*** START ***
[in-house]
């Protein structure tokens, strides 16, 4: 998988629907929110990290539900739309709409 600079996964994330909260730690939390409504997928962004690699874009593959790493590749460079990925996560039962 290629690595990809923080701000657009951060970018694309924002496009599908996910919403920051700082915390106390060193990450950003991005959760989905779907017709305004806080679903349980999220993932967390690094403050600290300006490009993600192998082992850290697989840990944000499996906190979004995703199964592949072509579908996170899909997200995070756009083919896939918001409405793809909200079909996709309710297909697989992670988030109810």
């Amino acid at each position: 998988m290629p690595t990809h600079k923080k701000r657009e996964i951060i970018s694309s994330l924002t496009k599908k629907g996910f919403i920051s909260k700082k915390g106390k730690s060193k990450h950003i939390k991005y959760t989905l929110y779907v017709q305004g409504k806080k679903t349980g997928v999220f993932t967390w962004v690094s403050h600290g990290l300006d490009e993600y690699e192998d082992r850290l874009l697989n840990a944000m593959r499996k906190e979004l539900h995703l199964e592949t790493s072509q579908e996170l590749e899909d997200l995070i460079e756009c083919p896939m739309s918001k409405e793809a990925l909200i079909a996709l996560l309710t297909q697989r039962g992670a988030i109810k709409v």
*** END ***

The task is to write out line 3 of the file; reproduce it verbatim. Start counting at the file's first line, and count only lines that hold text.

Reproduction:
């Amino acid at each position: 998988m290629p690595t990809h600079k923080k701000r657009e996964i951060i970018s694309s994330l924002t496009k599908k629907g996910f919403i920051s909260k700082k915390g106390k730690s060193k990450h950003i939390k991005y959760t989905l929110y779907v017709q305004g409504k806080k679903t349980g997928v999220f993932t967390w962004v690094s403050h600290g990290l300006d490009e993600y690699e192998d082992r850290l874009l697989n840990a944000m593959r499996k906190e979004l539900h995703l199964e592949t790493s072509q579908e996170l590749e899909d997200l995070i460079e756009c083919p896939m739309s918001k409405e793809a990925l909200i079909a996709l996560l309710t297909q697989r039962g992670a988030i109810k709409v």